From Data Catalyst to Generative AI: Our Kochi Sprint Experience

The Tech4dev Sprints hit the road again, this time landing in Kochi This time we were staying at Courtyard by Marriott, Kochi conveniently next to the airport – perfect for the squad coming in from all over the world. This sprint was split in two: first, exploring our experimental initiative, Data Catalyst, and then, a deep dive with our Glific NGO partners on generative AI.

To give a  bit of background about Data Catalyst, 

Our platforms: Glific, Avni and Dalgo have a focus on on-boarding as many NGOs as possible at relatively low cost. Hence our close interaction with most of these NGOs (beyond the onboarding and initial setup) is fairly limited. On the flip side, our Fractional CxO program is a highly intensive (half time typically) 6-9 month engagement with medium-large NGOs. We had enough data points from both these interactions, to realize the need for a program around data in general and responsible technology + data in specific. Read in detail here in  Abhishek Nair’s blog

With Data Catalyst, we  wanted to give NGOs the tools to work with data like pros. But, we’re also humble enough to admit we didn’t have all the answers. So, we teamed up with Dasra, GoalKeep and Agency Fund.

Most of us arrived in Kochi on sunday as we prepare for next 4 days of work, socializing, understanding NGO’s program, brainstorming solution and a lot more.  I was quite excited for the both part of the sprint as for Data catalyst I was with Lobo and Radhika where we were SPOC for two NGOs namely SeSta and OBLF

A bit about them:

SesTA empowers North East India’s rural communities, especially women, through socio-economic support in over 2200 villages. They provide skill development, link women to social security schemes, and promote sustainable agriculture. Through an 8-year model, SeSTA steers communities towards self-reliance and tech enhancement.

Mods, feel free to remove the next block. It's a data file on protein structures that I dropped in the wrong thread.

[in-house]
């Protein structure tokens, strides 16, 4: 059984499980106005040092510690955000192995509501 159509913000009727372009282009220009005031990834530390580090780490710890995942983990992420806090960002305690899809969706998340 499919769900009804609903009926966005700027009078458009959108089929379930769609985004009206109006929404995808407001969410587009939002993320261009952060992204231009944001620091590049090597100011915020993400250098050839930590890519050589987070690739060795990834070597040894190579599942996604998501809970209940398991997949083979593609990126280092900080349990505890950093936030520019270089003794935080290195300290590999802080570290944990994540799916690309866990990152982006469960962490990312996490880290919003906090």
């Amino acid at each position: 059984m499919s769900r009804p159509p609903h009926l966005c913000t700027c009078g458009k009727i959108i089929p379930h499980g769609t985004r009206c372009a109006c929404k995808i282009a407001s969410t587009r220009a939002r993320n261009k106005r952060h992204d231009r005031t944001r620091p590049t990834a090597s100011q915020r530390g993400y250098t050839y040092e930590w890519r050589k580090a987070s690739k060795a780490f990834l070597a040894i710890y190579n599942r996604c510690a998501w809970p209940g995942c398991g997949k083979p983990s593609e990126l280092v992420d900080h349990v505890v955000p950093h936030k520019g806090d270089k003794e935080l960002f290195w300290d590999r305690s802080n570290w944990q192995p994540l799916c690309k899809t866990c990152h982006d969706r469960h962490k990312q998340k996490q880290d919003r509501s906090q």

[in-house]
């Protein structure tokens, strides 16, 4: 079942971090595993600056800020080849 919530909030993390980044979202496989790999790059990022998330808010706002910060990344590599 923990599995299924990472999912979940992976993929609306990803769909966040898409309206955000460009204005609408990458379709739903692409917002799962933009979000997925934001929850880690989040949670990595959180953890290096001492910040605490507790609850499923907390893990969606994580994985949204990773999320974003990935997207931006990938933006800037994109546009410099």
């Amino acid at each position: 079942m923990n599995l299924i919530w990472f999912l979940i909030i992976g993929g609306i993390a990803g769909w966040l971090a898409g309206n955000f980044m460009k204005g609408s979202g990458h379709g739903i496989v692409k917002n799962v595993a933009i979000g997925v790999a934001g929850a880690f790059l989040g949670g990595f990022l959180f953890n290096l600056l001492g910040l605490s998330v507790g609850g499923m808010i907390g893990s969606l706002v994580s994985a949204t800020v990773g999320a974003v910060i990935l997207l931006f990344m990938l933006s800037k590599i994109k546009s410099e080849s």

Sudha and Faiza sharing about OBLF

OBLF aims to uplift underprivileged communities in Anekal Taluk through education, women empowerment, and healthcare. Despite India’s urban growth, places like Anekal struggle with 30% illiteracy. OBLF’s approach includes English teaching programs, women’s training, and primary healthcare. They’re now amping things up with their digital platform, Invigorate, to reach and teach even more folks.

Radhika and I teamed up to work with SesTA, while Lobo dove into things with OBLF. Our days were split between morning presentation and discussions and evening work sessions. At one point, Swapneel shared how each NGO could choose one or two focus areas for growth in next three months. SesTA went for data collection and visualization. It was great working with Ritika from SesTA as she explains the ins and outs of their work, how they gather data, and the challenges they’re looking to overcome. Excited to see where they’ll be in three months. We’re catching up again in January for round two of Data Catalyst! 

Another thing I was really looking forward to was meeting Edmund from Agency Fund. We’ve been collaborating on this OpenLLM repo for the past few weeks. Basically it is a generative AI to generate answers from a custom knowledgebase which will then be integrated into Glific via APIs.

Read progress with GPT and generative AI in Glific so far here:

ChatGPT comes to Glific
ChatGPT Unleashed: Journey to Production and preparing for launch on Glific